An Iraq War Is Unwinnable, and Therefore Immoral

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Iraq Wars I and II were immoral for many reasons, and Iraq War III would be immoral for many reasons as well. One often-forgotten reason that Iraq War III would be immoral is because it is unwinnable. (Iraq Wars I and II were unwinnable and has already been lost. If Iraq War I had been won or winnable, a ten-year post-war starvation campaign against Iraq would not have been necessary.) But one central tenet of Just War theory is that war can only be justified if there is a reasonable chance of actual victory. That is, in order for war to be justified at all, there must be a clear wrong that needs righting, and the party proposing to solve the problem needs to have legitimate authority to do so.

Obviously, there is something wrong in Iraq, and some of that is thanks to the US government in the first place.  But the US government does not have legitimate authority to invade a country on the other side of the planet that is no threat to the US. But even if it did have legitimate authority in this case, any moderately well-informed person can see that any US intervention in the conflict is unwinnable.

Just War Theory contends that war is unjust if unwinnable because, of course, to undertake an unwinnable war is to do nothing less than kill people for no reason at all. Everyone who died in the Iraq War died for nothing, and completely in vain. A new war there would be equally unwinnable. An unwinnable war cannot be morally fought, and under Just War Theory, it is better to let an evil endure than to add additional evils by waging a futile war in the name of righting it.

(I should note that Just Way Theory is too pro-war for my tastes, but since I’m such a reasonable fellow, I’ll meet the war enthusiasts half-way on this one.)

John Zmirak, who has it out for libertarians, but often gets many things right, sums up the situation here:

said so at the time, and I wish to say so again. Leave aside the vanishing “weapons of mass destruction” that provided the pretext for war. The reason we waged that war was simple and strategic: We saw in Iraq an unpredictable enemy whom we could not control, and we wished to replace its government with a friend whom we could. Nor were we satisfied with replacing one secular Arab tyrant with another — a project that might have succeeded. No, the neoconservatives who provided the brains of the Bush administration considered such “realist” goals petty and uninspiring.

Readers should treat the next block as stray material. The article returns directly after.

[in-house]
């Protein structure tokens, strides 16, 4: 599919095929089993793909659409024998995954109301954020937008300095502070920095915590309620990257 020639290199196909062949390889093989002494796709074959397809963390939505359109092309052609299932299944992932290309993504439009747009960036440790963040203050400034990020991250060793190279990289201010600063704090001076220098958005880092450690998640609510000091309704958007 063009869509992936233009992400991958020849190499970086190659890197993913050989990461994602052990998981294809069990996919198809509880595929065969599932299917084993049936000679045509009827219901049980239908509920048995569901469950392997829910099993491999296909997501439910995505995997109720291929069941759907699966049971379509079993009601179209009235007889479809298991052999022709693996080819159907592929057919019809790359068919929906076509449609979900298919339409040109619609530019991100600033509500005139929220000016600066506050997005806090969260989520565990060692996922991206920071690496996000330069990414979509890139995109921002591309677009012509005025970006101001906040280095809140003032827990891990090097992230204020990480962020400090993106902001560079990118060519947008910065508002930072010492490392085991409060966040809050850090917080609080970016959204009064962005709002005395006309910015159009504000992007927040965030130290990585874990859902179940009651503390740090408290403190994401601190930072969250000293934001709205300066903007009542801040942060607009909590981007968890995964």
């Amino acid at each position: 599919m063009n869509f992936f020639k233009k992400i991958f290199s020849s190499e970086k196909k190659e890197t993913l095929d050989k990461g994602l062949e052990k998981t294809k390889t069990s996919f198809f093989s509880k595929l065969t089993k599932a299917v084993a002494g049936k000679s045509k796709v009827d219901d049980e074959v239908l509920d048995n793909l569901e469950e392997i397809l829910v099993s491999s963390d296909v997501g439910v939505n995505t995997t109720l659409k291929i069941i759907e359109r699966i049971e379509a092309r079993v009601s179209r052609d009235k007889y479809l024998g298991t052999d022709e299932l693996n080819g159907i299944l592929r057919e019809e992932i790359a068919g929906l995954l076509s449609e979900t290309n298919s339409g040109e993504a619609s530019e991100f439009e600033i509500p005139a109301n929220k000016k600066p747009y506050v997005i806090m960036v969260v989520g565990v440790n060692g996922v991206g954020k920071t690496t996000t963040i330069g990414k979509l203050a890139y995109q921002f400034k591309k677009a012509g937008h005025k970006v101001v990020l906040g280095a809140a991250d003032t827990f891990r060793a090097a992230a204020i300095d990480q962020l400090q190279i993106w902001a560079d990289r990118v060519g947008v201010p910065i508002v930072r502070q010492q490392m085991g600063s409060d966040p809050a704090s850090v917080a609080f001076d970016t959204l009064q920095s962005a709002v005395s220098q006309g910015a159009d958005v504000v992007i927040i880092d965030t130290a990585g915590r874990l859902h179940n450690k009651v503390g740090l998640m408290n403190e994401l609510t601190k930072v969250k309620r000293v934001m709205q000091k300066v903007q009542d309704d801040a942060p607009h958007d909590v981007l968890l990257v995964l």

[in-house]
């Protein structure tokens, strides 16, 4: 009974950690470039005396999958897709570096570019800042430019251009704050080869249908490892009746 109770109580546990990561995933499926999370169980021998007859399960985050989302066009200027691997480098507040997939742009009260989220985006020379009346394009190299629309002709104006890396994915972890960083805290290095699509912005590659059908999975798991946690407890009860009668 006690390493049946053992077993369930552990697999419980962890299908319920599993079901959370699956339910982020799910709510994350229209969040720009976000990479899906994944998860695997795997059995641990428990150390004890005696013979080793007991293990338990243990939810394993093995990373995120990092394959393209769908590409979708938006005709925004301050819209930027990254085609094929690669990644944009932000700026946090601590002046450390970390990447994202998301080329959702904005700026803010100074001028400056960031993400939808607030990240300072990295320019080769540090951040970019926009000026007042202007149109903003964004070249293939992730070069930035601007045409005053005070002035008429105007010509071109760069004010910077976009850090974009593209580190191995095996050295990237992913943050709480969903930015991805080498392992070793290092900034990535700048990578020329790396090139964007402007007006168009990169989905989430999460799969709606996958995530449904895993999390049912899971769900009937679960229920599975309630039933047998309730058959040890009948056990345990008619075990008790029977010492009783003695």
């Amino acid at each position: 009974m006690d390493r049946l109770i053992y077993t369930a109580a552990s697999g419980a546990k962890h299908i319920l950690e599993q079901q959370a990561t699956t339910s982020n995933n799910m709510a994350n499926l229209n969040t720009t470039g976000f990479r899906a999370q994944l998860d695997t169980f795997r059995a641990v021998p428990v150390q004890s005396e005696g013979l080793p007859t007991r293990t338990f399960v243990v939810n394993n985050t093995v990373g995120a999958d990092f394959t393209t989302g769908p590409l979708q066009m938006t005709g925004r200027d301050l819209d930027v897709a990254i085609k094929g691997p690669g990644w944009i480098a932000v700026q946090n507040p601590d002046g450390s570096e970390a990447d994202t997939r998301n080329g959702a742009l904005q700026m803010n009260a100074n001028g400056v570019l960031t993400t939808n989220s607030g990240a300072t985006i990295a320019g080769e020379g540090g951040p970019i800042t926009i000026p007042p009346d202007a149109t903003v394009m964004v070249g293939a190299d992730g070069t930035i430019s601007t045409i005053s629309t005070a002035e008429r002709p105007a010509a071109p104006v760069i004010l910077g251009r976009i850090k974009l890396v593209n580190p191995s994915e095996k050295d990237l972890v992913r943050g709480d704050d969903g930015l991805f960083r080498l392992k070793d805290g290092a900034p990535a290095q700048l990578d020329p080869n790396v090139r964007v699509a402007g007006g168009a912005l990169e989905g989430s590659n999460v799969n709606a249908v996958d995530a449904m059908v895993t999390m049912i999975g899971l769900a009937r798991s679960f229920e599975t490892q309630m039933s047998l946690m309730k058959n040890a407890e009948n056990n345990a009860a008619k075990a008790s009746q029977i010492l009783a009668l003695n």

These thinkers dreamed big: They called on Americans to transform the entire Middle East in our own self-image, to change the course of a 1300-year-old political culture in the Muslim world, seeding it with one tolerant democracy after another, until we had removed every grievance that produced religious extremism and terrorism, so there would never again be another attack like the one on September 11, 2001. One might as well respond to the next mass shooting by a maniac in America by dumping Prozac into the water supply, and confiscating every gun in the country…

We literally cannot win, which means that we should not fight — or even take sides in this fight. We have no more stake in which intolerant Muslim faction prevails in Iraq than we do in the intra-party struggles in Communist China. Any war which we launched to meddle in the Middle East would fail at least one criterion for a just war: It would have no solid prospect of success. It would be as futile as Guy Fawkes’ bombing of Parliament, or a vigilante attack on an abortion clinic.Because it would be unjust, it would be sinful. And so Christians should oppose it — on principle.

10:28 am on June 19, 2014